Publication Date



Open access

Embargo Period


Degree Type


Degree Name

Doctor of Philosophy (PHD)


Sociology (Arts and Sciences)

Date of Defense


First Committee Member

John W. Murphy

Second Committee Member

Roger G. Dunham

Third Committee Member

Laura Kohn-Wood

Fourth Committee Member

Victor Romano


Service-learning, as a pedagogical technique, presents unique learning opportunities for students, where they get to use their skills and knowledge from courses to help improve communities that have particular needs. Barry University has recently begun to expand it program across the school, reaching into disciplines that are not often associated with service-learning. Barry is also a school that presents itself as aware of inequality, with the goal of helping to diminish it. However, there is a clear lack of philosophical direction behind the application of service-learning. This research seeks to ascertain the extent to which community-based philosophy is being employed at Barry by interviewing faculty members and students, a total of twenty-five (25) participants, about their experiences with service-learning. The findings suggest that there are many problems with service-learning at this institution, leaving all parties involved wanting more from this practice. From the findings a series of policy implications are made in the hope of further strengthening service-learning at Barry, and making it a community-based endeavor.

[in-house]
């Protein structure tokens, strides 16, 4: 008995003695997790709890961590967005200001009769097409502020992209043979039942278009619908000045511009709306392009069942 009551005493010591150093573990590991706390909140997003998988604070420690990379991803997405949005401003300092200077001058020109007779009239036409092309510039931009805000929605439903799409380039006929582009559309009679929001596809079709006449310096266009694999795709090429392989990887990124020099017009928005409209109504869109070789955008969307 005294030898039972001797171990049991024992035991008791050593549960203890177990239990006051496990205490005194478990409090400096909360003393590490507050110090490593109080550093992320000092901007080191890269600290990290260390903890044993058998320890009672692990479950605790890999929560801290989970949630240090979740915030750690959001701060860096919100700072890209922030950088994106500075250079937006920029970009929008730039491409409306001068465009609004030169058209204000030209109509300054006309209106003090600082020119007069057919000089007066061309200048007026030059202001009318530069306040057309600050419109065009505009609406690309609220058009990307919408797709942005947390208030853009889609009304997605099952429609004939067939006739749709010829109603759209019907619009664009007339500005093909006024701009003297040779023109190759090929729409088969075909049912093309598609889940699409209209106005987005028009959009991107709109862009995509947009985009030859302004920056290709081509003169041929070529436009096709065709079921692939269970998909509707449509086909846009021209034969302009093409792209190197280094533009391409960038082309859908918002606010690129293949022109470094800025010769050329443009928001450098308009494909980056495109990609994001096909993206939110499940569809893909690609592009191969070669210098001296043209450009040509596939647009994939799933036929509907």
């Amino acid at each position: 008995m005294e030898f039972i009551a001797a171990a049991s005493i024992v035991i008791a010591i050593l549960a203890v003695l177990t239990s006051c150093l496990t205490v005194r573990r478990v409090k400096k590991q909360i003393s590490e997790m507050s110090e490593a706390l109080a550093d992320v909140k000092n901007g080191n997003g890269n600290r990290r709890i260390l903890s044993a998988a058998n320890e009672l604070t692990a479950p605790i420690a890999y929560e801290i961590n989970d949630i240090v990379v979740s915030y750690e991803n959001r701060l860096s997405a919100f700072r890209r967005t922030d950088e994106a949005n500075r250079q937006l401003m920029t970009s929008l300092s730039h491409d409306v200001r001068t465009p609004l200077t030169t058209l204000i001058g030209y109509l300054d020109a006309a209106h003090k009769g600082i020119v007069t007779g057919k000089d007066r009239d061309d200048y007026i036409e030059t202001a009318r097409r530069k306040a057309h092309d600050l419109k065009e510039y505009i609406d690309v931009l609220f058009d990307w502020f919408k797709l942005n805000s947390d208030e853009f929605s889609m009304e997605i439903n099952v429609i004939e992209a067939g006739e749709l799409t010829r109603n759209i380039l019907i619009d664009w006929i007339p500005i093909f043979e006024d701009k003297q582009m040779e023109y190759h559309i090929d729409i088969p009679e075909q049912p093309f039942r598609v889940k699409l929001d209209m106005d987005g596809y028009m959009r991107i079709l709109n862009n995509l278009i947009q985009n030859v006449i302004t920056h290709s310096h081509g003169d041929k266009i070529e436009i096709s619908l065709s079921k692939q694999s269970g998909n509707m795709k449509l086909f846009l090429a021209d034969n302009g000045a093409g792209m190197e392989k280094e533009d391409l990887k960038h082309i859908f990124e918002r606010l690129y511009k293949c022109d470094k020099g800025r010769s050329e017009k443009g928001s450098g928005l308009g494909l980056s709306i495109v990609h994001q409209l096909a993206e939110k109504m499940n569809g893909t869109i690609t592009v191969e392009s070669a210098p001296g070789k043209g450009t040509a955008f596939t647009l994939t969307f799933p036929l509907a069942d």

community-based philosophy; service-learning; higher education; qualitative researcher; social theory